There are many benefits of being short I’d like to discuss in this post. I firmly believe being tall is overrated. Unless you are a basketball player, volleyball player, wide receiver, or tennis player, there’s not much benefit to being tall.
I’m 5’10”, the average height in America. If I played in the NBA, I’d probably be listed at 6′. When I was growing up in Kuala Lumpur and attending middle school, I would sometimes get comments about how tall I was. It was nice to hear, but I didn’t think much of it until I stopped growing in the 8th grade.
My Tall Father
I clearly remember my dad making me feel bad for not being taller. At the time, he was 6′ 3″. Today he’s closer to 6’1″. In another 20 years, maybe we’ll be the same height so long as I continue to stretch. Haha.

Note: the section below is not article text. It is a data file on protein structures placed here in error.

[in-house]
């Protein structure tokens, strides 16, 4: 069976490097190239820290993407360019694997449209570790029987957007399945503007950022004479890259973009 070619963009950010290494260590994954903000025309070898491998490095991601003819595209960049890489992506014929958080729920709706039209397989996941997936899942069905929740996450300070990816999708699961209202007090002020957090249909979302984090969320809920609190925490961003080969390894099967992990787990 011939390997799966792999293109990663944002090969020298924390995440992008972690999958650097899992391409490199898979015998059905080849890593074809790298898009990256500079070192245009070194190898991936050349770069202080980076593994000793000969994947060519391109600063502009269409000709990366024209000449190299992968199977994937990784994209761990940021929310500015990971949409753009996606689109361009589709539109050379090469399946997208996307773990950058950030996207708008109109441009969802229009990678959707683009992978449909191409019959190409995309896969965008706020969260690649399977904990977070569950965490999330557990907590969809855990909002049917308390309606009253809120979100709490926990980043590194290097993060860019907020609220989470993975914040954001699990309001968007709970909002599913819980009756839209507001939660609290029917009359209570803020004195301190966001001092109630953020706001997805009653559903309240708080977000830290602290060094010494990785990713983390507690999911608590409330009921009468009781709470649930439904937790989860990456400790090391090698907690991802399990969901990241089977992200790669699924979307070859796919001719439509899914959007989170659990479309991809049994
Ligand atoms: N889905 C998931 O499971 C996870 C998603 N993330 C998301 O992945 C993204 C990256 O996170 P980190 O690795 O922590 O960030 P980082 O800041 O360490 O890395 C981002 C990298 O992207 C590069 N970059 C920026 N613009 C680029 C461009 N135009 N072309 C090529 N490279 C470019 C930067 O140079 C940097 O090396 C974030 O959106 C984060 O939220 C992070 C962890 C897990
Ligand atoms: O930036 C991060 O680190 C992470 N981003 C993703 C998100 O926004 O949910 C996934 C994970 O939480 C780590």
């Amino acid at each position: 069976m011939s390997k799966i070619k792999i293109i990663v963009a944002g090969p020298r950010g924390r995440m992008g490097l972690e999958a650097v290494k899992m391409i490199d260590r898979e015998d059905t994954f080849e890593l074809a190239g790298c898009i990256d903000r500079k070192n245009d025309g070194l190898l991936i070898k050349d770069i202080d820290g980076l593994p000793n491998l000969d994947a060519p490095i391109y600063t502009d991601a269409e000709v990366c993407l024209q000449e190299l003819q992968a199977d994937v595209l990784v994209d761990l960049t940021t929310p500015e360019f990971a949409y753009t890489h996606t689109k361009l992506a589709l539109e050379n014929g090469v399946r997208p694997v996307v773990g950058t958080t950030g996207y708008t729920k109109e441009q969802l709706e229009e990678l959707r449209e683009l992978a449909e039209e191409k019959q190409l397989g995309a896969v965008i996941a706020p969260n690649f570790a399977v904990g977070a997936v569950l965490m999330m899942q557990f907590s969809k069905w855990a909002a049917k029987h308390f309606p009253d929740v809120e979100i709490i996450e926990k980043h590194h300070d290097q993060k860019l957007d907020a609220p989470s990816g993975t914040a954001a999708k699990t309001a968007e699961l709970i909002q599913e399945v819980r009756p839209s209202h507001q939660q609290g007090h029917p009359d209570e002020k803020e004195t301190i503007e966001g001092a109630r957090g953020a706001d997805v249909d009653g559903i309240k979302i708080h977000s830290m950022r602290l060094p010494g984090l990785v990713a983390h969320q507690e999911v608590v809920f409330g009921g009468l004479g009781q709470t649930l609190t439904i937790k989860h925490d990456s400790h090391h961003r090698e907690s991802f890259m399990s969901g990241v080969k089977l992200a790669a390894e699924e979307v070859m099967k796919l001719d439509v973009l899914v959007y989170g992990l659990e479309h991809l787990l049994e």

Perhaps he was mad at my height because I didn’t eat my entire lunch one Saturday before playing with my friends. I remember telling my two friends how my dad thought I was too short. So they did what any good friends would do and pulled me like a tug-of-war rope to see if they could stretch me out!
To my father, my height was a disappointment. He made me think I was the one to blame. As a result, I ate as much as I could to grow taller. But it did not matter.
As a father to a son now, I find this whole height obsession strange. I’d never make my son feel bad about his appearance. After all, height is mostly genetically determined. The way our son looks is because of me and my wife!
We might have the ability to grow taller by an inch or so based on our diet, but that’s about it. Further, it wasn’t my fault that I grew up in Asia, where fatty foods and diary products were not common.
Paying $300,000 To Grow Taller
“Never criticize your wife’s choices because you are one of them.”